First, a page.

2. The Act Allows Kentucky Colleges and Universities to Be Involved in NIL Deals.

Following a nationwide trend of major universities participating in students’ NIL dealings, the Act expands college and university involvement in the NIL deal-making process. The Act requires student athletes to submit potential NIL agreements to a designated school official for review and approval. Thereafter, the institution has three (3) days to review the proposed agreement for conflicts with the Act or the school’s rules and provide written notice of any identified conflicts to the student athlete. If a conflict is identified, the student athlete may not enter into the proposed NIL agreement until the conflict is resolved, and the modified agreement is approved by the institution. The Act requires colleges and universities to offer student athletes an appeals process to resolve disputes surrounding proposed NIL agreements. It also creates a safe harbor protecting the employees of Kentucky institutions from liability for damages suffered by an athlete for any disapproval of an NIL deal.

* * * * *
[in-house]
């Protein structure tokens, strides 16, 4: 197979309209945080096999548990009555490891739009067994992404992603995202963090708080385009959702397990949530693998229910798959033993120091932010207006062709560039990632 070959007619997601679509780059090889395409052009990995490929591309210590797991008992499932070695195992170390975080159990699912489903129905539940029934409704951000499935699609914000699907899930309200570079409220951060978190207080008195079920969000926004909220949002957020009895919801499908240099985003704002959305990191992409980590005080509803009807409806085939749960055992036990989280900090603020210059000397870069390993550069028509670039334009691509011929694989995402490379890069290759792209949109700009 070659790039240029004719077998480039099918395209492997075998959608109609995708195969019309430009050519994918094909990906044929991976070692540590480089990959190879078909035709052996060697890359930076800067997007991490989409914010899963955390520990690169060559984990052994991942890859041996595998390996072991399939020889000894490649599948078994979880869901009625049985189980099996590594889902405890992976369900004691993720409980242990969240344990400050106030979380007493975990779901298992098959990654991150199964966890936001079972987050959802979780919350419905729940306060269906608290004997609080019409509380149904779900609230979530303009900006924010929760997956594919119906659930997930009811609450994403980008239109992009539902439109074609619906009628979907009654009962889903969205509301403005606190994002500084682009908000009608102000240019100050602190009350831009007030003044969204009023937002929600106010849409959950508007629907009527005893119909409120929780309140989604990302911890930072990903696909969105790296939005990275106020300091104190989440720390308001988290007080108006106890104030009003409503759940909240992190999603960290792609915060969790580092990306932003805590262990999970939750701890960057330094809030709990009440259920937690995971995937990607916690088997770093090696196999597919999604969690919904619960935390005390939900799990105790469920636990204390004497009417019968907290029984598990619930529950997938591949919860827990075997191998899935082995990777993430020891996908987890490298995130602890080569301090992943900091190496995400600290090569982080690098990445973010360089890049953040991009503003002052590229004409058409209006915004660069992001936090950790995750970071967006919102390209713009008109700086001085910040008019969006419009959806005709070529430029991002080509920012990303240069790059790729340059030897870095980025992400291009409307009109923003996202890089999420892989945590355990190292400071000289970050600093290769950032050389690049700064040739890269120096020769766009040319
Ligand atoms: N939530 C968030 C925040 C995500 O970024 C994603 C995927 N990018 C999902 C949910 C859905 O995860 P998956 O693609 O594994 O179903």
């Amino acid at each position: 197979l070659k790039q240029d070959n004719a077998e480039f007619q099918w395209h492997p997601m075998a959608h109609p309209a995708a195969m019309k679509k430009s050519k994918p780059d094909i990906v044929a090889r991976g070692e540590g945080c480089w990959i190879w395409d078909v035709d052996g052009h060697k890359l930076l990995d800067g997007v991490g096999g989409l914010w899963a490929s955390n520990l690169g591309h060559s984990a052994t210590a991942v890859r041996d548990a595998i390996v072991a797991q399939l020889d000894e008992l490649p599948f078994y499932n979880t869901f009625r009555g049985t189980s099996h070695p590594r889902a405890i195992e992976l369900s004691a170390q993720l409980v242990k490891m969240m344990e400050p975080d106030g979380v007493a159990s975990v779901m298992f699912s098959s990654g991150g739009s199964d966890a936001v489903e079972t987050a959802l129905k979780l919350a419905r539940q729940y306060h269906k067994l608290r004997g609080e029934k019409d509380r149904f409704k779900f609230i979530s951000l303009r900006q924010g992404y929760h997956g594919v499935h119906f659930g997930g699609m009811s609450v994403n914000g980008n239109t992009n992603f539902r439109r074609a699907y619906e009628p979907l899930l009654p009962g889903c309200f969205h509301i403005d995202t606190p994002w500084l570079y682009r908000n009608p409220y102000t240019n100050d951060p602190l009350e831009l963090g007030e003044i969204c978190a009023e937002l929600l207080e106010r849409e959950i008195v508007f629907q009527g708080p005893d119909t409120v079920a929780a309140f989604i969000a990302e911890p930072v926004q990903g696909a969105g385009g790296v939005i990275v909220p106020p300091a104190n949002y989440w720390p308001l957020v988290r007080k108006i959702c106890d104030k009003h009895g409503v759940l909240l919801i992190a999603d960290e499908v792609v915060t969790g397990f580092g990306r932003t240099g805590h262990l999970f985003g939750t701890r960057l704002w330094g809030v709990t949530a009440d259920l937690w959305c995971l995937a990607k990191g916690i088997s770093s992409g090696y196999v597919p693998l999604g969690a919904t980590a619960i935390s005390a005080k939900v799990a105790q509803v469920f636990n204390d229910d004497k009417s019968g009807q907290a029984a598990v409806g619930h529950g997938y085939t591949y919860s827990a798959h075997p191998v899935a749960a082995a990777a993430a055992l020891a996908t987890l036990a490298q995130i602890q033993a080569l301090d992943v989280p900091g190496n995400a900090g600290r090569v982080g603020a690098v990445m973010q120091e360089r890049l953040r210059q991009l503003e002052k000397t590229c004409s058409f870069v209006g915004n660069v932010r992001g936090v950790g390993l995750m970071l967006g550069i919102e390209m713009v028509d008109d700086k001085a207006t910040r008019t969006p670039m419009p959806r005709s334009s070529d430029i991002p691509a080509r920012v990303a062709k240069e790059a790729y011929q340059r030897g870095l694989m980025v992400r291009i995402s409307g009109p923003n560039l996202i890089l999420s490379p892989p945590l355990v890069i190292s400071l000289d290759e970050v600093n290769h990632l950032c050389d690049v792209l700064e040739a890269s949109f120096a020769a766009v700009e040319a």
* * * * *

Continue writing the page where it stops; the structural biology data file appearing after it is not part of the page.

3. The Act Limits Potential Liability of Kentucky Colleges and Universities for Allowing Students to Participate in NIL Dealings.

Lastly, the Act protects Kentucky colleges and universities from certain penalties for the NIL dealings of their student athletes. Specifically, Section 3(1)(b)(2) protects Kentucky colleges from enforcement by an “athletic authority”, such as the NCAA, from “a contract, rule, regulation, standard, or other requirement that prevents…a postsecondary educational institution from participating in an intercollegiate athletics program as a result of the compensation of a student athlete for the use of the student's name, image, or likeness.” In short, Kentucky institutions are shielded from NCAA or conference punishment for allowing their student athletes to participate in NIL dealings. The Act also prohibits any person or entity – in any state – from promising NIL compensation to Kentucky student athletes or to athletes who have signed letters of intent to attend a Kentucky college or university, for the purpose of inducing the student athlete to attend another school. This provision is aimed directly at the practice of offering NIL deals/compensation to induce a student athlete to transfer to another school or change their commitment.

In summary, the Pay to Portray Act provides a framework for all Kentucky student athletes, colleges, and universities to follow when navigating NIL dealings. It is critical to fully understand the rules prescribed by the Act to maximize the benefits of the Act while avoiding potential risks and liabilities. For more information on the Act, navigating NIL deals, and how to maximize the benefit of NIL opportunities, contact a member of Stites & Harbison’s Sports and Entertainment Service Group.